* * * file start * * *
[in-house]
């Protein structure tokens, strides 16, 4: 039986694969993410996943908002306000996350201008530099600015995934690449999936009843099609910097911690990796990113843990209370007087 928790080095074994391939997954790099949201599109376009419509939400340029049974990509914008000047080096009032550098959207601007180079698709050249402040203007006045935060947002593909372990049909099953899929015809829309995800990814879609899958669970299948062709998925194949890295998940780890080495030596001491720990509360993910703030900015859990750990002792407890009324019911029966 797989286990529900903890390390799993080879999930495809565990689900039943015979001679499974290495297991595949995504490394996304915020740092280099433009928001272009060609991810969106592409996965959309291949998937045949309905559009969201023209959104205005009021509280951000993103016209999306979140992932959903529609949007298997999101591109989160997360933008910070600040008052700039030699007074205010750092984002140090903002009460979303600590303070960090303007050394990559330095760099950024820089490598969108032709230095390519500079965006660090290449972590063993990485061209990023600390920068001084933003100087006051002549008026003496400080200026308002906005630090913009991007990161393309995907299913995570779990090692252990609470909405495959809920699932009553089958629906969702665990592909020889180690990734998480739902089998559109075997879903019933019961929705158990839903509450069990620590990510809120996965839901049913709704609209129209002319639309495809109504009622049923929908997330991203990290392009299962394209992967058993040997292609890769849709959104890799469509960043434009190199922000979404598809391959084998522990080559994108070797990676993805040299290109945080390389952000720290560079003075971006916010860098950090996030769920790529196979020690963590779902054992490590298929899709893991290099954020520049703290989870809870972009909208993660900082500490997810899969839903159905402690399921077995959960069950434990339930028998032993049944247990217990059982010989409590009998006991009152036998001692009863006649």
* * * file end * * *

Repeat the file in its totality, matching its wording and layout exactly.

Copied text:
[in-house]
């Protein structure tokens, strides 16, 4: 039986694969993410996943908002306000996350201008530099600015995934690449999936009843099609910097911690990796990113843990209370007087 928790080095074994391939997954790099949201599109376009419509939400340029049974990509914008000047080096009032550098959207601007180079698709050249402040203007006045935060947002593909372990049909099953899929015809829309995800990814879609899958669970299948062709998925194949890295998940780890080495030596001491720990509360993910703030900015859990750990002792407890009324019911029966 797989286990529900903890390390799993080879999930495809565990689900039943015979001679499974290495297991595949995504490394996304915020740092280099433009928001272009060609991810969106592409996965959309291949998937045949309905559009969201023209959104205005009021509280951000993103016209999306979140992932959903529609949007298997999101591109989160997360933008910070600040008052700039030699007074205010750092984002140090903002009460979303600590303070960090303007050394990559330095760099950024820089490598969108032709230095390519500079965006660090290449972590063993990485061209990023600390920068001084933003100087006051002549008026003496400080200026308002906005630090913009991007990161393309995907299913995570779990090692252990609470909405495959809920699932009553089958629906969702665990592909020889180690990734998480739902089998559109075997879903019933019961929705158990839903509450069990620590990510809120996965839901049913709704609209129209002319639309495809109504009622049923929908997330991203990290392009299962394209992967058993040997292609890769849709959104890799469509960043434009190199922000979404598809391959084998522990080559994108070797990676993805040299290109945080390389952000720290560079003075971006916010860098950090996030769920790529196979020690963590779902054992490590298929899709893991290099954020520049703290989870809870972009909208993660900082500490997810899969839903159905402690399921077995959960069950434990339930028998032993049944247990217990059982010989409590009998006991009152036998001692009863006649």